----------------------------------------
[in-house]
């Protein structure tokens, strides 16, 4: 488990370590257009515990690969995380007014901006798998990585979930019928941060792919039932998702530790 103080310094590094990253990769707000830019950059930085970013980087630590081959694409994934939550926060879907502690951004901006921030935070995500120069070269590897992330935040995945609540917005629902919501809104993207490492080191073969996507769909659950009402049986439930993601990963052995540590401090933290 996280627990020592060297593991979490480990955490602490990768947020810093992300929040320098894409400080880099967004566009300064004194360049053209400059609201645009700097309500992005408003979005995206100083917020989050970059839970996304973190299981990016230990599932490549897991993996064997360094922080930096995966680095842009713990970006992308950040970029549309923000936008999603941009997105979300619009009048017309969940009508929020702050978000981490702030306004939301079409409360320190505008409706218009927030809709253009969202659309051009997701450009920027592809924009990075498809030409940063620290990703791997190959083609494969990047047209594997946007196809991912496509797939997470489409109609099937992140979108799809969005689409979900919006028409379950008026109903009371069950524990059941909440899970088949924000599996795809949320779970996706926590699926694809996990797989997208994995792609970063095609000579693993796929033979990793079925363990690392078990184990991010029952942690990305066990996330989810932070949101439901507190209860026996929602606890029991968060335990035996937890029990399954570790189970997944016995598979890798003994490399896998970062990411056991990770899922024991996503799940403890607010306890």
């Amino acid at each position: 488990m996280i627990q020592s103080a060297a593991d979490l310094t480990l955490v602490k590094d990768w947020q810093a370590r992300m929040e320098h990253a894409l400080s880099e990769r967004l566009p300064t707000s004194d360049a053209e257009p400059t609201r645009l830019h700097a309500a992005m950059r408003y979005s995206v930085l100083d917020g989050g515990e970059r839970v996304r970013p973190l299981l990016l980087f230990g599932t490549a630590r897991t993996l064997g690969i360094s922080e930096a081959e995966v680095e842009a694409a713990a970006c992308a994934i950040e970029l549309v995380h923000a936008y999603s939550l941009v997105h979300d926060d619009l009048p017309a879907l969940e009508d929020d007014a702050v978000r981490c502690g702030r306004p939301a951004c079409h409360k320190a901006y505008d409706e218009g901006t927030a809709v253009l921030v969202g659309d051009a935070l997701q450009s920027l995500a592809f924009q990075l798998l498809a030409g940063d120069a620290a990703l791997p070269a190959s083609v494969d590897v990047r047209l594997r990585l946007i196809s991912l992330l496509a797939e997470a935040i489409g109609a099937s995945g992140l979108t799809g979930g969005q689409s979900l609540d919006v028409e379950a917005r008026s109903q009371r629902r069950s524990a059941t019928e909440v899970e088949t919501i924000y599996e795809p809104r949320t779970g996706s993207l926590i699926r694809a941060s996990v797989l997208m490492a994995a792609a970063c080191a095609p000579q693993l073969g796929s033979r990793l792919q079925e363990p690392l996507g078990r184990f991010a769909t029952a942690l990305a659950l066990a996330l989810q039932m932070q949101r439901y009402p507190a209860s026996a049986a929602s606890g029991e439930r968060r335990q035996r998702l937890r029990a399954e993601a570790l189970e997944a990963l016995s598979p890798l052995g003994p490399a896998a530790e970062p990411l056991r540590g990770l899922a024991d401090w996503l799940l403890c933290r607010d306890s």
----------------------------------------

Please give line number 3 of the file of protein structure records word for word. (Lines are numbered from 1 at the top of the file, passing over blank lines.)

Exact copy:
């Amino acid at each position: 488990m996280i627990q020592s103080a060297a593991d979490l310094t480990l955490v602490k590094d990768w947020q810093a370590r992300m929040e320098h990253a894409l400080s880099e990769r967004l566009p300064t707000s004194d360049a053209e257009p400059t609201r645009l830019h700097a309500a992005m950059r408003y979005s995206v930085l100083d917020g989050g515990e970059r839970v996304r970013p973190l299981l990016l980087f230990g599932t490549a630590r897991t993996l064997g690969i360094s922080e930096a081959e995966v680095e842009a694409a713990a970006c992308a994934i950040e970029l549309v995380h923000a936008y999603s939550l941009v997105h979300d926060d619009l009048p017309a879907l969940e009508d929020d007014a702050v978000r981490c502690g702030r306004p939301a951004c079409h409360k320190a901006y505008d409706e218009g901006t927030a809709v253009l921030v969202g659309d051009a935070l997701q450009s920027l995500a592809f924009q990075l798998l498809a030409g940063d120069a620290a990703l791997p070269a190959s083609v494969d590897v990047r047209l594997r990585l946007i196809s991912l992330l496509a797939e997470a935040i489409g109609a099937s995945g992140l979108t799809g979930g969005q689409s979900l609540d919006v028409e379950a917005r008026s109903q009371r629902r069950s524990a059941t019928e909440v899970e088949t919501i924000y599996e795809p809104r949320t779970g996706s993207l926590i699926r694809a941060s996990v797989l997208m490492a994995a792609a970063c080191a095609p000579q693993l073969g796929s033979r990793l792919q079925e363990p690392l996507g078990r184990f991010a769909t029952a942690l990305a659950l066990a996330l989810q039932m932070q949101r439901y009402p507190a209860s026996a049986a929602s606890g029991e439930r968060r335990q035996r998702l937890r029990a399954e993601a570790l189970e997944a990963l016995s598979p890798l052995g003994p490399a896998a530790e970062p990411l056991r540590g990770l899922a024991d401090w996503l799940l403890c933290r607010d306890s």